Dorati's cycle is a marvel, really one of the treasures of recorded opera. Conducting, singing and the overall atmosphere are of the highest order. These performances are indeed sheer delight: there is a feeling of genuine joy of music making, something that I find more and more absent in many recordings of our days. It's a pity that the set is no longer in the catalogue (it is, however, still available in Europe) - how long it will take for Philips to reissue these splendid performances at mid-price remains an open question, but it will happen one day, I am sure. In the meantime we have three serious attempts at resuscitating Haydn's operatic output. Just a few years ago Christopher Hogwood (with Cecilia Bartoli) recorded Haydn's last opera "Orfeo ed Euridice", then came "L'isola disabitata" under David Golub and now we have Harnoncourt's "Armida" which may finally, I hope, bring about a real revival of Haydn's operas.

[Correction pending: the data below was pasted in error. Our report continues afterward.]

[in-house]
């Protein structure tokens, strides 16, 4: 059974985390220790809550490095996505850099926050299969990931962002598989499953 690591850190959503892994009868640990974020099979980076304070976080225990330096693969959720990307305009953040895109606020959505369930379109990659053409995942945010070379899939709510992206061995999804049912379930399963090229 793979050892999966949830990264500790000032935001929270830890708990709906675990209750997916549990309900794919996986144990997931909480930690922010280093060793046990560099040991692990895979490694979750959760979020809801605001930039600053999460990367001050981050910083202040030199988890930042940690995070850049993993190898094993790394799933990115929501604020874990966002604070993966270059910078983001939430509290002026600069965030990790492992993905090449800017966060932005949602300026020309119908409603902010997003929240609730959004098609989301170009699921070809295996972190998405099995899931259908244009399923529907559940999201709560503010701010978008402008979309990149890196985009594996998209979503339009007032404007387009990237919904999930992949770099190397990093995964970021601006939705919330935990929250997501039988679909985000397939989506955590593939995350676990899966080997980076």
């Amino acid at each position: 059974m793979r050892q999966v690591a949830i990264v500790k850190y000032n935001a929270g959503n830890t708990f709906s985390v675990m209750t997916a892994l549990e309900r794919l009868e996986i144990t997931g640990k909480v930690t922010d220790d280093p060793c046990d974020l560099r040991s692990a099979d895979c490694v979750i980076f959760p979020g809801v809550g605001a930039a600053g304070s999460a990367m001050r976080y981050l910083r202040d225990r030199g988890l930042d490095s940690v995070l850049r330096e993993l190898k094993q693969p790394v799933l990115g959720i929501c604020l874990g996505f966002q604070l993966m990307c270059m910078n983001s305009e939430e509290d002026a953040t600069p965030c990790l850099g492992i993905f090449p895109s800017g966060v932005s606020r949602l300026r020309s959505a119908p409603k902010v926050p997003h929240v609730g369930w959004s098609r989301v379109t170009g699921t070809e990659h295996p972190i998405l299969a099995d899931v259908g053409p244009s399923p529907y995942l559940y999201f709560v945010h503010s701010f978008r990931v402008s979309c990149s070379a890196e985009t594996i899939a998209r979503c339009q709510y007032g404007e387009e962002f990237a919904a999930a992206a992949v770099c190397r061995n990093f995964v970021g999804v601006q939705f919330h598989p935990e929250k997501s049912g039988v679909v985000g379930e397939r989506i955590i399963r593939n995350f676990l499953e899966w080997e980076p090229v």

"Armida" is hailed as the best of Haydn's operatic works and even if I don't totally share this view, I am closer to understanding its popularity now, after having heard Harnoncourt's recording than when I heard it first on the Dorati set. Today, after hours and hours spent with recordings of this great Hungarian conductor, I can say that "Armida" was probably the weakest link in his Eszterhaza cycle. I will go even further and put the blame on Jessye Norman's bland and uncharacteristic Armida. Norman's isn't a kind of voice I find suitable for this repertoire; even if she tries to give her Armida some personal touches, not a single moment in her singing brings us closer to the fact that we are dealing with a terrifying sorceress; she also never quite conveys her heroine's feelings, love and passion for Rinaldo and her great torment. That's a pity, because almost everything else in this recording (save some of the recitativi secci which seem to drag; incidentally - most of the recitativi secci on the Harnoncourt set are abridged, some even substantially. The booklet doesn't explain if these are Haydn's own changes or simply adaptations made by Harnoncourt for the purpose of this concert performance) works very well. Bartoli's Armida is quite a different story, a story that really doesn't need to be talked about but simply listened to - Cecilia is in her element and gives her heroine a real human dimension. Don't bother to follow the printed libretto or brush up your Italian - you don't need to understand a single word to be able to make some sense of what is going on. That's what a great performance is about and this one will leave you under a spell for long, long time.